Being a swimming coach is like being the CEO of a large company.
Strategic planning, team building, leading people, inspiring others to achieve remarkable things, safety, continuous improvement, understanding and using the latest technology, innovation, communication…..these skills, essential to successful executive leadership in the corporate world, are equally important in the career of a swimming coach.
There are literally hundreds of things a swimming coach has to do each week….. working with swimmers, communicating with parents, leading the coaching team, analysing stroke techniques, reading and researching the latest swimming articles, planning for training sessions, planning strategies for upcoming meets…your swimming coach has a lot of things they should be doing: it’s all part the day-to-day responsibilities of being a swimming coach.
But here are 5 Things Your Swimming Coach Shouldn’t be Doing
1. MOTIVATING SWIMMERS
Motivation is a much talked about but usually mis-understood thing. It is something which burns inside you – it’s the fire that fuels commitment and sparks the desire to pursue excellence. Motivation – is the inner drive which helps you to willingly and gladly get to the pool for early morning workouts. Motivation keeps you training when you’re so tired, you can’t imagine being able to swim another lap. Motivation is that spark within you – that voice that keeps saying, “I can get faster. I can do better. I want to improve. I love swimming.” It is not your coach’s job to motivate you. It is not your coaches role to try to convince you to swim, or to motivate you to chase fast times, or to motivate to keep doing laps….that’s your job. What your coach must do however – is to understand what it is that motivates you and provide you with the opportunity to express your motivation in your training and racing.
2. TELLING SWIMMERS ANYTHING MORE THAN ONCE
Want to know how to improve at a faster rate than you ever thought possible? Listen more. It’s as simple as that. If you want to improve your swimming – if you want to achieve higher standards of performance – if you want to win more races – listen more. Put up your hand right now if your coach has had to tell you to “streamline” more than once this week. Let’s assume every swimmer in the world reading this article has just raised one hand. Every time your coach tells you something, it’s an opportunity for you to learn. If they have to tell you the same thing twice – it’s not more learning – it’s time wasting…..because they could have told you something new instead of having to repeat something you already knew. Imagine that your coach has to remind the team to “streamline” 10, 20, 50, 100 times a week. That’s hundreds and hundreds of times a year having to re-teach the swim team the same lesson and hundreds and hundreds of times the team could have learnt new things: important things that could have made a huge impact on their swimming performances.
3. PUSHING SWIMMERS
Contrary to popular belief….it is not the coach’s job to “push-you”. In the end, if you don’t want to be there….don’t swim. Stay in bed. Go to the park. Watch T.V. Do something else that you enjoy and that do love doing. But if you’re relying on your swimming coach to force you up and down the pool, make you get in at the start of workout and yell and scream and jump up and down to push you to achieve your goals, you’re wasting their time – and yours. Coaches inspire. They encourage. They nurture. And yes – from time to time they will set you seemingly impossibly high standards to help bring out your best. But they shouldn’t be “forcing” you to train: it takes too much effort and energy and frankly no coach has either of these in unlimited supply.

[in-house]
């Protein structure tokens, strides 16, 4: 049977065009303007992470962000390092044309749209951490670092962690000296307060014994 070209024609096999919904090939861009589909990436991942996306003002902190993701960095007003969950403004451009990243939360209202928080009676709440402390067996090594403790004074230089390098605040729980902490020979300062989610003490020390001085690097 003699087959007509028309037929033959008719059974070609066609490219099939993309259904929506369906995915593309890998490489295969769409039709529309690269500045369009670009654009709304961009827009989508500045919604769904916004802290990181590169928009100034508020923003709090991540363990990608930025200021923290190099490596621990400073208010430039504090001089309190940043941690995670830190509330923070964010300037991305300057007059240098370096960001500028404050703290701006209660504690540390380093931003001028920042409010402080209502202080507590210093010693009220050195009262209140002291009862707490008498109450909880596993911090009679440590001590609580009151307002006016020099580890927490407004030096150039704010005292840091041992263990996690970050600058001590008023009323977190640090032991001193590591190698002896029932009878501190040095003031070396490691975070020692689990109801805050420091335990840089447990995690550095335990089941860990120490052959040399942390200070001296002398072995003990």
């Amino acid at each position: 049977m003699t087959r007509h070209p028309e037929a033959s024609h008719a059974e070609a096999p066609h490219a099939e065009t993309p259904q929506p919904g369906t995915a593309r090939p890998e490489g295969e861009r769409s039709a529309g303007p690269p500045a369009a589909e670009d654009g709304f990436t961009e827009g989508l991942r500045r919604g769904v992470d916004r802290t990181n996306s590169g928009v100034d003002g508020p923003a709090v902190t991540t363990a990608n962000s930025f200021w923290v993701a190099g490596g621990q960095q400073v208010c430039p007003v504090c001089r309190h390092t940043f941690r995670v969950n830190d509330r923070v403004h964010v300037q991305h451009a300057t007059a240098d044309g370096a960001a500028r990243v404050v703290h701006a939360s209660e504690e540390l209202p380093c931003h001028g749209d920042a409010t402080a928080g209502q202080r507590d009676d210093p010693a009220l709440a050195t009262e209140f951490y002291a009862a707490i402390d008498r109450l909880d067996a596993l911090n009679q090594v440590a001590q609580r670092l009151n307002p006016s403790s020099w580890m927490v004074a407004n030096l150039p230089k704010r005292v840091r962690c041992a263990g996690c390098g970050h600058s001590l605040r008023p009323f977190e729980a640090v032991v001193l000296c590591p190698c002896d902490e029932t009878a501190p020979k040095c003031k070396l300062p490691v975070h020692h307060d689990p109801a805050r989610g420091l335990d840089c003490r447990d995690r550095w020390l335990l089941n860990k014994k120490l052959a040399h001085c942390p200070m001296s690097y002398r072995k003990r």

4. BE RESPONSIBLE FOR SWIMMERS’ TRAINING EQUIPMENT
I do a lot of work in swimming coach education. One of my first lessons to young coaches is: “Never pick up a kickboard (or anything else)”. Your swimming coach is not your parent. It is not your coach’s job to look for your fins, help you find and adjust your goggles, fill up your water bottle, track down your pull-buoy and carry it over to you or lift a finger to do anything even vaguely related to the care and maintenance of your training equipment. That’s your job. It is your responsibility – and yours alone. Every time your coach has to help you find lost training equipment, adjust your goggles or help you look for your fins, a coaching opportunity is lost: a coaching opportunity that could have helped you – or another member of your team – learn something new.
5. CONSTANTLY TELLING SWIMMERS HOW GOOD THEY ARE
Your swimming coach can help you develop self-confidence. That’s true. But not in the way you might think. Self confidence is belief (the way you feel about yourself) x evidence (knowing with certainty that your training and preparation have been the best that they can be). Self-confidence – that is – real self-confidence – a self-confidence which sustains you through difficulties, tough times, set-backs, poor-performances and other challenges – does not come from a coach telling you something positive every day. If you need to hear “well-done” or “you’re amazing” constantly, chances are you need to work on other aspects of your mental skills – and particularly focus on your capacity to love yourself for who you are and unconditionally accept yourself for simply being you. If the way you feel about yourself is totally dependent on whether or not the coach praises you after every lap, then you need to re-think what it is you expect from swimming and how you feel about yourself as a human being.
Source : Wayne Goldsmith, www.swimmingworldmagazine.com
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